Council narrowly grants approval after developer lops 15 storeys off scheme’s central tower

Plans by Grid Architects for 126 homes in Lambeth have been narrowly approved after the developer chopped 15 storeys off the scheme’s central tower.

Lambeth council’s planning committee voted three against and four in favour for the Kennington Stage scheme, designed for developer Anthology, earlier this week.

Located in a mostly low-rise residential area west of Elephant and Castle, close to the border with Southwark, the scheme consists of a 14-storey tower surrounded by a series of two to four-storey blocks with 24% of the homes classed as affordable.

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Grid’s updated vision for the former nursing home site

It will replace the vacant Woodlands nursing home, which was built in the 1990s and closed in 2013 before being sold to Cheltenham-based Anthology in 2018.

The site also encompasses the grade II-listed Masters House, which contains the Cinema Museum, although no development of this part of the site was included in the application.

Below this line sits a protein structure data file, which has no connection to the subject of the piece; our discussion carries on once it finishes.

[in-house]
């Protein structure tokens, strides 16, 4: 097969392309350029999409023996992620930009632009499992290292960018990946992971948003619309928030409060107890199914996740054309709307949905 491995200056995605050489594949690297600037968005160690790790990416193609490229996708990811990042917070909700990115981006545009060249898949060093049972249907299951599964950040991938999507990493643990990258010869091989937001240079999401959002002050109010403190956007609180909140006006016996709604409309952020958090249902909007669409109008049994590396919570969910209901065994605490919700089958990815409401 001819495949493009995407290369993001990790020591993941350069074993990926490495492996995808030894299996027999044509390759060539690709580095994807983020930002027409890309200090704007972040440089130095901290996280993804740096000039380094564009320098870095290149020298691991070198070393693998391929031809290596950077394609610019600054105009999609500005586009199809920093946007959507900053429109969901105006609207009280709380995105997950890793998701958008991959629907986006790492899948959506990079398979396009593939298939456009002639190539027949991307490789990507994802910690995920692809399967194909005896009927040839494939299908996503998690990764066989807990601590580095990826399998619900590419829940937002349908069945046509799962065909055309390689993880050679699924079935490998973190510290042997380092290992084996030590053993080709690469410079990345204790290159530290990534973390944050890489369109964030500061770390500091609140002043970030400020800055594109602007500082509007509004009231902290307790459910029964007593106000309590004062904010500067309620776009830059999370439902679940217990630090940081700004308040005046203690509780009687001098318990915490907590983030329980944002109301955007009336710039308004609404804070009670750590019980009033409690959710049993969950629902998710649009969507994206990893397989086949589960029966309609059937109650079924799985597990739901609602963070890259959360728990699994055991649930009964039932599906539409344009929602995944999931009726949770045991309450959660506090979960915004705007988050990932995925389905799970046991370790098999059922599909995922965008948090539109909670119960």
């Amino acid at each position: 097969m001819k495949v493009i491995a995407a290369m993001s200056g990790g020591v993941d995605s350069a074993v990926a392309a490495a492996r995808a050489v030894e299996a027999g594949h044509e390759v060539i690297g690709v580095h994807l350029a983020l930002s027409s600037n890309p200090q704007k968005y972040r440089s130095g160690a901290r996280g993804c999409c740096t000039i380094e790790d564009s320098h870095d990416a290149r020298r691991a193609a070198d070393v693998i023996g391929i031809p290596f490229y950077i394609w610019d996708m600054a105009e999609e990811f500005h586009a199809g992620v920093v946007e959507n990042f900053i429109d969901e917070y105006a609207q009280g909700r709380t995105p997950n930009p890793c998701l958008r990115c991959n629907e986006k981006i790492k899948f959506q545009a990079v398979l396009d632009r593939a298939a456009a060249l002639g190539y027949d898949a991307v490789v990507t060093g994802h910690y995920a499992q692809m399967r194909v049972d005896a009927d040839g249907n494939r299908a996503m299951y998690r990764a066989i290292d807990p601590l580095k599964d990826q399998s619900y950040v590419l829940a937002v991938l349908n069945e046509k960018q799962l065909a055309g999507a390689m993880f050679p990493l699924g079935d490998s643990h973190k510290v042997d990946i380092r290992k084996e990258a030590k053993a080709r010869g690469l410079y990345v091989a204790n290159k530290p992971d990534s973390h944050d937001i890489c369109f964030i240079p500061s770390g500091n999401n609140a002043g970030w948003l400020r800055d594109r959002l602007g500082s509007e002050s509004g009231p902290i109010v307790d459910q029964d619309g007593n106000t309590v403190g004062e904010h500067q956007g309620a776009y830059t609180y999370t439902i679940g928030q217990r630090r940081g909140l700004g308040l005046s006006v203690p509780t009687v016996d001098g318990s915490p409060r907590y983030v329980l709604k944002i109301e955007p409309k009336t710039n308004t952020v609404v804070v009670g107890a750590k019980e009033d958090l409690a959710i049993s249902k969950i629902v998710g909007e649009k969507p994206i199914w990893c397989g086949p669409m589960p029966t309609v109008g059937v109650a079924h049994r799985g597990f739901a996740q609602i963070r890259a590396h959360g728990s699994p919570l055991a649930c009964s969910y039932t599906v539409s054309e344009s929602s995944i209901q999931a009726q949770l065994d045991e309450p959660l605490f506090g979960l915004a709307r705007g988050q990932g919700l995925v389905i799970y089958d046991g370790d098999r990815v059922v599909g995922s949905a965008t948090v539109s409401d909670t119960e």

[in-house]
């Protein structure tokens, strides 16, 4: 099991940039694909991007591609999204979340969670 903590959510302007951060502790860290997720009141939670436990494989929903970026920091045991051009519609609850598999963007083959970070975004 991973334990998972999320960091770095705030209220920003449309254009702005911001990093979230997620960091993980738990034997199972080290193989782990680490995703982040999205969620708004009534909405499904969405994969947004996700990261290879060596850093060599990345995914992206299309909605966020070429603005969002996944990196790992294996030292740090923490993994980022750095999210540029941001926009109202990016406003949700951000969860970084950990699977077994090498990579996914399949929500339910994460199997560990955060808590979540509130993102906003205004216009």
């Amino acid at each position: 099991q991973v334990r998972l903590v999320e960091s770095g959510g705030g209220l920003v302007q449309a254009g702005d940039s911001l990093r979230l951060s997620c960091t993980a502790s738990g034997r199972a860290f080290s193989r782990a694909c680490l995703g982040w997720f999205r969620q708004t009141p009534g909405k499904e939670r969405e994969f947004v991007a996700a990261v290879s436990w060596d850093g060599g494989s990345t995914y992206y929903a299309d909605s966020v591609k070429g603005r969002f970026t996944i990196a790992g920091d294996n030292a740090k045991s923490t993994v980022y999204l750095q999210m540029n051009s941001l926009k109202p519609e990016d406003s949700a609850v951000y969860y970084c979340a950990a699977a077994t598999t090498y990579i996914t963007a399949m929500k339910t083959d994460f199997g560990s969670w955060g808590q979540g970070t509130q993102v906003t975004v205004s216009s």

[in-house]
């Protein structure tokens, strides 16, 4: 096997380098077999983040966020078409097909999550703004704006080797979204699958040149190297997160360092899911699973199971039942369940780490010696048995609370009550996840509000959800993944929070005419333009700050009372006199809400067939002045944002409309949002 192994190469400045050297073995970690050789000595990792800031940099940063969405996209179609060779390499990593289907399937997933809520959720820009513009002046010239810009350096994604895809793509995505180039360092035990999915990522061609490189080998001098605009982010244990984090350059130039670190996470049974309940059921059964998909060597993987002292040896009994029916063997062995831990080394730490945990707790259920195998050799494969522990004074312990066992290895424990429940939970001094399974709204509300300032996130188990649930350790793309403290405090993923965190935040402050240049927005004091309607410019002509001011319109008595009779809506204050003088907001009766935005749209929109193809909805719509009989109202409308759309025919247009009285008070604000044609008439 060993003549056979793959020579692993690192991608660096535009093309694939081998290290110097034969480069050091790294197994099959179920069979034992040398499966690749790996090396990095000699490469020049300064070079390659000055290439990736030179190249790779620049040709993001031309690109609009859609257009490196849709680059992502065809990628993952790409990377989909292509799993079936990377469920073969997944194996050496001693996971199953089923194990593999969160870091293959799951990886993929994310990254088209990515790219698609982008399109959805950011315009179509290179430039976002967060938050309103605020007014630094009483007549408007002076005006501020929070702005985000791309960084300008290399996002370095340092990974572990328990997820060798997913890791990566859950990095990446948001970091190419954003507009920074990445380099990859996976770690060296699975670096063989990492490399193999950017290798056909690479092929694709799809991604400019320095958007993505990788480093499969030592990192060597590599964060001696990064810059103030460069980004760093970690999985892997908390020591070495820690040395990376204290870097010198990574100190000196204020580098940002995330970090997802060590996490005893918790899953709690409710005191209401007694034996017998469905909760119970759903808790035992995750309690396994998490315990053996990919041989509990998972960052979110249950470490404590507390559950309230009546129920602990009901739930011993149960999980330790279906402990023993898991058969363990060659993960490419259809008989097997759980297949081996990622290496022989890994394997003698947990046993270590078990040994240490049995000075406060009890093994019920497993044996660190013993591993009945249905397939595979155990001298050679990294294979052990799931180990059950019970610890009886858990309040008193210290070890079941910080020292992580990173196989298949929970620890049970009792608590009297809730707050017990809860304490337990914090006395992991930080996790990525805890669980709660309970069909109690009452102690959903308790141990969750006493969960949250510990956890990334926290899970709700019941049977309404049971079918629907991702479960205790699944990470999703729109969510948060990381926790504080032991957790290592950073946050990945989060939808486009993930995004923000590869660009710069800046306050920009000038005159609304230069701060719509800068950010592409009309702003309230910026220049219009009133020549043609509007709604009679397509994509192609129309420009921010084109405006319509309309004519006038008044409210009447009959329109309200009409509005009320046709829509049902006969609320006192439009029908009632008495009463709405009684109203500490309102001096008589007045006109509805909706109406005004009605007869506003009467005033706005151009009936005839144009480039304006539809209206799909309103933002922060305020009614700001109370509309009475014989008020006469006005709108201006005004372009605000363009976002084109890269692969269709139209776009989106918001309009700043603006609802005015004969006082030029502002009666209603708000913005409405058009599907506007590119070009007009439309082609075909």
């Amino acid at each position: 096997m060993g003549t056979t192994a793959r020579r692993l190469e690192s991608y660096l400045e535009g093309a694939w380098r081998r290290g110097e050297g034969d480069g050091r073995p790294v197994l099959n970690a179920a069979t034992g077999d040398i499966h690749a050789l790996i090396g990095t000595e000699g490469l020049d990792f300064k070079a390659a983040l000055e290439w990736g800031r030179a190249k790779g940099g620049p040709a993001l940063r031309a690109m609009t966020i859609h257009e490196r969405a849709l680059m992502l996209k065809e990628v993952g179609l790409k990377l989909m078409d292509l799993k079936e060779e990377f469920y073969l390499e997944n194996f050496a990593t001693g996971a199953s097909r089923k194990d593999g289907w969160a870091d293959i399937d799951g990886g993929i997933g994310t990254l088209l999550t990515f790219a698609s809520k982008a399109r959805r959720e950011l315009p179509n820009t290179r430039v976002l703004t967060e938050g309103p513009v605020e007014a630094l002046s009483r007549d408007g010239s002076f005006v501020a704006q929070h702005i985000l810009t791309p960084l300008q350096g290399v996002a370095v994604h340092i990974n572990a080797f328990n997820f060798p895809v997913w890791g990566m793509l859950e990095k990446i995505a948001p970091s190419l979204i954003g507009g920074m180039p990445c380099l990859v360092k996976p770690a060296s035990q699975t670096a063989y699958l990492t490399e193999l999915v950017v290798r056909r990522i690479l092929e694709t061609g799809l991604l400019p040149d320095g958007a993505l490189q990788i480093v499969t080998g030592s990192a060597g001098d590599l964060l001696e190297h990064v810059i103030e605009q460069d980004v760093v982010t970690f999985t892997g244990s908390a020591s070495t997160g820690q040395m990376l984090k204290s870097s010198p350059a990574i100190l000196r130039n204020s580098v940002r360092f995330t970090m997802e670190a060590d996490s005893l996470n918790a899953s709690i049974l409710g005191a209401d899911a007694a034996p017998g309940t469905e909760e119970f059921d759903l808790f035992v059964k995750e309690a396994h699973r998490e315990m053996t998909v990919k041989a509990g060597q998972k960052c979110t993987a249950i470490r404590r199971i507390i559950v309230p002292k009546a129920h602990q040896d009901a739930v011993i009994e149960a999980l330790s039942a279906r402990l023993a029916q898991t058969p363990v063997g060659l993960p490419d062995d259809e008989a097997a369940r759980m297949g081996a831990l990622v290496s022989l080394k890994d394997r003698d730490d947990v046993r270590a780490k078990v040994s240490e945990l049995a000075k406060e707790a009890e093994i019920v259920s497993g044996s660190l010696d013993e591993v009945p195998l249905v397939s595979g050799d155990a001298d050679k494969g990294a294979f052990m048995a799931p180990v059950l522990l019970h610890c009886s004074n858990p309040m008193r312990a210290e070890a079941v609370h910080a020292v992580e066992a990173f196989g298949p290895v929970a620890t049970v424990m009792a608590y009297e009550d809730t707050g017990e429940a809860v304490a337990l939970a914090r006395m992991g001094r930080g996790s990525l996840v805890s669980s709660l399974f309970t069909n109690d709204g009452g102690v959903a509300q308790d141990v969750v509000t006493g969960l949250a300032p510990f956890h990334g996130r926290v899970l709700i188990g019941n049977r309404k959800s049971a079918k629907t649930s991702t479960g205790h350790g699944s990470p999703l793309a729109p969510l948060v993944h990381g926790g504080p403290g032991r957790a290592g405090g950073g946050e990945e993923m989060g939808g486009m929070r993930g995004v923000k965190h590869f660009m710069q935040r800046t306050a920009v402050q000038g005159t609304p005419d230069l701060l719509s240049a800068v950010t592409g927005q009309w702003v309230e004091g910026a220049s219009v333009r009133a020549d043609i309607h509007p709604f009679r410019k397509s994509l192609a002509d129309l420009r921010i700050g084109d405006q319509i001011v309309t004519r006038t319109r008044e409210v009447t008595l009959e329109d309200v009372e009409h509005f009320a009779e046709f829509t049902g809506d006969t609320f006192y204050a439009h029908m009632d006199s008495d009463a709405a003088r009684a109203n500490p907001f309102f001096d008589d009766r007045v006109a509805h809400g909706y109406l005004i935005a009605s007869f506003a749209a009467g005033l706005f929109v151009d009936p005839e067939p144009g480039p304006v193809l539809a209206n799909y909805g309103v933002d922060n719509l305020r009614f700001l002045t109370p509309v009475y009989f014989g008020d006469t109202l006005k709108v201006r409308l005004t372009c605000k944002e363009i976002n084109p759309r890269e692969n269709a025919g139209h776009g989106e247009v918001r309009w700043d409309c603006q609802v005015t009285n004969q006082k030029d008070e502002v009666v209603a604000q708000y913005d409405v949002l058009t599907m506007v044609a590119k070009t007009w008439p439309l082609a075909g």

The approval follows a failed appeal for a larger set of proposals by Rolfe Judd Architecture which were submitted in 2019.

This scheme would have seen the construction of a 29-storey tower and smaller surrounding blocks containing a total of 258 homes, 50% of which would be affordable.

Its appeal was dismissed in January 2021 on the grounds of the scheme’s “excessive density, harm to the local townscape, unacceptable loss of daylight and sunlight, overlooking, visual intrusion, and substandard internal living conditions within the new dwellings”, according to Lambeth council.

Anthology went back to the drawing board, replacing Rolfe Judd with Grid, and reduced both the height of the central tower and surrounding blocks, resulting in the loss of 132 homes and cutting the number of affordable homes by 100.

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View of the refused plans by Rolfe Judd from Elephant & Castle

The revised scheme still received more than 800 objections due to its height, density and townscape impact, including from campaign groups The Victorian Society and Stop The Blocks.

Historic England said the plans would cause “some harm” to the Renfrew Road Conservation Area, but that this would be less than substantial.

The site also neighbours a grade II-listed water tower that was converted into a luxury private home in 2007.